2007 Oscar O. Winther Award for the best article to appear in the Western Historical Quarterly.

2007 Bolton-Kinnaird Award for best article on the Spanish borderlands.

 

Selected Publications

“Hobos in Heaven: Race, Incarceration, and the Rise of Los Angeles, 1880 – 1910,” Pacific Historical Review v 83, n 3 (August 2014)

“Amnesty or Abolition: Felons, Illegals, and the Case for a New Abolition Movement,” Boom: A Journal of California (Winter 2011).

MIGRA! A History of the U.S. Border Patrol (University of California Press, 2010)

“An Introduction to el Archivo Histórico del Instituto Nacional de Migración,” co-authored with Pablo Yankelevich, Aztlán: A Journal of Chicano Studies v 34, n 1 (Spring 2009), 157-168.

“Persecuted Like Criminals”: The Politics of Labor Emigration and Mexican Migration Controls in the 1920s and 1930s,” Aztlán: A Journal of Chicano Studies v 34, n 1 (Spring 2009), 219-239.

The Crimes and Consequences of Illegal Immigration: A Cross-Border Examination of Operation Wetback, 1943-1954,” Western Historical Quarterly (Winter 2006), 421-444.

“Ni blancos ni negros: mexicanos y el papel de la patrulla fronteriza estadounidense en la definición de una nueva categoría racial, 1924-1940,” Cuicuilco v 11, n 31 (Mayo-Agosto 2004): 85-104.

Mexican Immigration to the United States, 1900 – 1999: A Sourcebook for Teachers, published by the National Center for History in the Schools (Fall 2002).

Daniel Iwama

I am a PhD candidate, broadly interested in the politics of local government and land-use planning in contested cities characterized by colonial occupation and conflict. My doctoral research investigates conjunctures of planning and indigenous repossession in urban Okinawa, through a case study of military base return. Prior to returning to the academy, I worked in funding and community development in Vancouver. In the past, I received degrees in philosophy and planning from the University of British Columbia. I am an SSRC fieldwork fellow (with funding from the Andrew W. Mellon Foundation), and carry a Doctoral Fellowship from the Social Sciences and Humanities Research Council of Canada.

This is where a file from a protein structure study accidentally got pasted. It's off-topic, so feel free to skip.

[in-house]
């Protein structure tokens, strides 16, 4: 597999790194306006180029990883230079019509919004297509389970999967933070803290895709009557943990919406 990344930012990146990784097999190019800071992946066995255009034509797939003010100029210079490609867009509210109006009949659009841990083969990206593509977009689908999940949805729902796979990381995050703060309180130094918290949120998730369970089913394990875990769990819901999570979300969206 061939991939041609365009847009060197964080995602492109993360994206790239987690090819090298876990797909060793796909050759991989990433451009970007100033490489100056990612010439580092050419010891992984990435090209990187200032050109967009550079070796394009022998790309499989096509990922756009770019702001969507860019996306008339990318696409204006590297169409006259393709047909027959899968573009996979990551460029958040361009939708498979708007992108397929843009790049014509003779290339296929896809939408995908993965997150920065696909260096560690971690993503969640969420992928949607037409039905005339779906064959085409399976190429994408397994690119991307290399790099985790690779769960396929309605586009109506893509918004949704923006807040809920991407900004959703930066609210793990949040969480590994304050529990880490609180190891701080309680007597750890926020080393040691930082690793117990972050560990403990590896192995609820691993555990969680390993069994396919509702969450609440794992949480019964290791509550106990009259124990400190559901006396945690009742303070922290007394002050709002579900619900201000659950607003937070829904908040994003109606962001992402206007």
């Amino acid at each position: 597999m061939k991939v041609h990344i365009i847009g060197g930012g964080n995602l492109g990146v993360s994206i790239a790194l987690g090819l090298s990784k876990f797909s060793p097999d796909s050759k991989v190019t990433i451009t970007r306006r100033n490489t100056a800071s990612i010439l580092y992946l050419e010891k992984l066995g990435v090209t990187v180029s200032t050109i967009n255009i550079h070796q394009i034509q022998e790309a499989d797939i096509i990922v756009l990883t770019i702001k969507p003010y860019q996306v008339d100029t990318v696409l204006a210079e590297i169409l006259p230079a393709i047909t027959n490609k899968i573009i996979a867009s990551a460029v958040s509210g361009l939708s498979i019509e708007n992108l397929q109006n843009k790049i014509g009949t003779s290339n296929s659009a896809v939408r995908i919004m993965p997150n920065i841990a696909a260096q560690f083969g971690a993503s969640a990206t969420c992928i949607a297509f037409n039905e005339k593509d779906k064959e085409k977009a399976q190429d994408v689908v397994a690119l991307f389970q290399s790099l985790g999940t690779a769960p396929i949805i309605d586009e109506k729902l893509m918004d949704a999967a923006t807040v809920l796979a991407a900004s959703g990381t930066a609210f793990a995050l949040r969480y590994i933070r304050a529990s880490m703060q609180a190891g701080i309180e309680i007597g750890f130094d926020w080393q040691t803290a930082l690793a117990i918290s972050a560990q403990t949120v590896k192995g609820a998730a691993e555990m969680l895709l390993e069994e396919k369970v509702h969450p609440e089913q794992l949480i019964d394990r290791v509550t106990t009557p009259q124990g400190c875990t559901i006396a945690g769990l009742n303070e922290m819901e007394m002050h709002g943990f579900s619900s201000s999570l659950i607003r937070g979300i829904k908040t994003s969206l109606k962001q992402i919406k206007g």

I was raised in Vancouver, on the unceded Coast Salish territories of the Musqueam, Squamish and Tsleil-Waututh First Nations. I am of mixed parentage, with roots in Western Europe, Japan, Okinawa, and Manitoba’s Red River. In my free-time, I like to take photos, fish, and ride bicycles.

Julene Paul

Julene Paul is a PhD student in Urban Planning and a Graduate Student Researcher at the Institute of Transportation Studies. Her current research explores connections between transportation access, job locations, and economic outcomes. She has also studied the relationship between transit ridership and demographic change in California, the role of emerging mobility options on regional access, and the influence of cohort effects on patterns of vehicle ownership. Prior to joining the doctoral program, she was a Program Manager and Presidential Management Fellow with the Federal Transit Administration’s San Francisco regional office.

Bo Liu

Bo Liu is a PhD Candidate in Urban Planning, focusing on climate change mitigation and urban analytics. His research interests include regional understanding of environmental change and mitigation strategies, and integrated analysis of technology, infrastructure and public policy. He is also a Senior Researcher at the Luskin Center for Innovation and a Lecturer in the Public Affairs Undergraduate Program. Previously, he worked at the Pacific Northwest National Laboratory and the New York State Assembly.

 

Selected publications:

Deepak Rajagopal, Bo Liu (2020). Waste to energy: The United States can generate up to 3.2 EJ of energy annually from waste. Nature Energy 5: 18-19.

Bo Liu, Deepak Rajagopal (2019). Life cycle energy and climate benefits of energy recovery from wastes and biomass residues in the United States. Nature Energy 4: 700–708.